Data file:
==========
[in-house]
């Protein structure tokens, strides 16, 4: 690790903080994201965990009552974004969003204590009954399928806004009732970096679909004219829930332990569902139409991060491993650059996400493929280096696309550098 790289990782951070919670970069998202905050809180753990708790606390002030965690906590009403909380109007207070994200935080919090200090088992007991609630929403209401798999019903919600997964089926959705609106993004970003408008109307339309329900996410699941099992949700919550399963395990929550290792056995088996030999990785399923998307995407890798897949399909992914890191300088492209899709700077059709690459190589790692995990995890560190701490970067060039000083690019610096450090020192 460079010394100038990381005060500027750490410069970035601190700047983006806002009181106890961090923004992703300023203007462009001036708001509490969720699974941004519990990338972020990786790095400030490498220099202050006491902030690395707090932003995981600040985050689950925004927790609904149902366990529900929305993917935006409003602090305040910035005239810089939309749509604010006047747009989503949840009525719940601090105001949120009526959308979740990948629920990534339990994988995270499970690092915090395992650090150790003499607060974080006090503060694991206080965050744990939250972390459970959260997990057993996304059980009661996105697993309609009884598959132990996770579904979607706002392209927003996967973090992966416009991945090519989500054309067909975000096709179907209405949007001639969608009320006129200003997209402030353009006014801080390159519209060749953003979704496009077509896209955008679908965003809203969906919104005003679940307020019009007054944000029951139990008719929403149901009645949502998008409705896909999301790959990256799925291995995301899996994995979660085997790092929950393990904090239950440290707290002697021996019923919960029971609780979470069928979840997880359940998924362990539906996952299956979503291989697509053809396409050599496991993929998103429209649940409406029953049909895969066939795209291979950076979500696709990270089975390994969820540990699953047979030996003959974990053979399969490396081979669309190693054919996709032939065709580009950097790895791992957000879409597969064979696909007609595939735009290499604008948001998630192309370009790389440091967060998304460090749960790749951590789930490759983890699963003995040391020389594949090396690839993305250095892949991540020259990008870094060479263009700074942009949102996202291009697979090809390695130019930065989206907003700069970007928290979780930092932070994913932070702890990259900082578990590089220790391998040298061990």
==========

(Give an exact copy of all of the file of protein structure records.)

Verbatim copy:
[in-house]
């Protein structure tokens, strides 16, 4: 690790903080994201965990009552974004969003204590009954399928806004009732970096679909004219829930332990569902139409991060491993650059996400493929280096696309550098 790289990782951070919670970069998202905050809180753990708790606390002030965690906590009403909380109007207070994200935080919090200090088992007991609630929403209401798999019903919600997964089926959705609106993004970003408008109307339309329900996410699941099992949700919550399963395990929550290792056995088996030999990785399923998307995407890798897949399909992914890191300088492209899709700077059709690459190589790692995990995890560190701490970067060039000083690019610096450090020192 460079010394100038990381005060500027750490410069970035601190700047983006806002009181106890961090923004992703300023203007462009001036708001509490969720699974941004519990990338972020990786790095400030490498220099202050006491902030690395707090932003995981600040985050689950925004927790609904149902366990529900929305993917935006409003602090305040910035005239810089939309749509604010006047747009989503949840009525719940601090105001949120009526959308979740990948629920990534339990994988995270499970690092915090395992650090150790003499607060974080006090503060694991206080965050744990939250972390459970959260997990057993996304059980009661996105697993309609009884598959132990996770579904979607706002392209927003996967973090992966416009991945090519989500054309067909975000096709179907209405949007001639969608009320006129200003997209402030353009006014801080390159519209060749953003979704496009077509896209955008679908965003809203969906919104005003679940307020019009007054944000029951139990008719929403149901009645949502998008409705896909999301790959990256799925291995995301899996994995979660085997790092929950393990904090239950440290707290002697021996019923919960029971609780979470069928979840997880359940998924362990539906996952299956979503291989697509053809396409050599496991993929998103429209649940409406029953049909895969066939795209291979950076979500696709990270089975390994969820540990699953047979030996003959974990053979399969490396081979669309190693054919996709032939065709580009950097790895791992957000879409597969064979696909007609595939735009290499604008948001998630192309370009790389440091967060998304460090749960790749951590789930490759983890699963003995040391020389594949090396690839993305250095892949991540020259990008870094060479263009700074942009949102996202291009697979090809390695130019930065989206907003700069970007928290979780930092932070994913932070702890990259900082578990590089220790391998040298061990």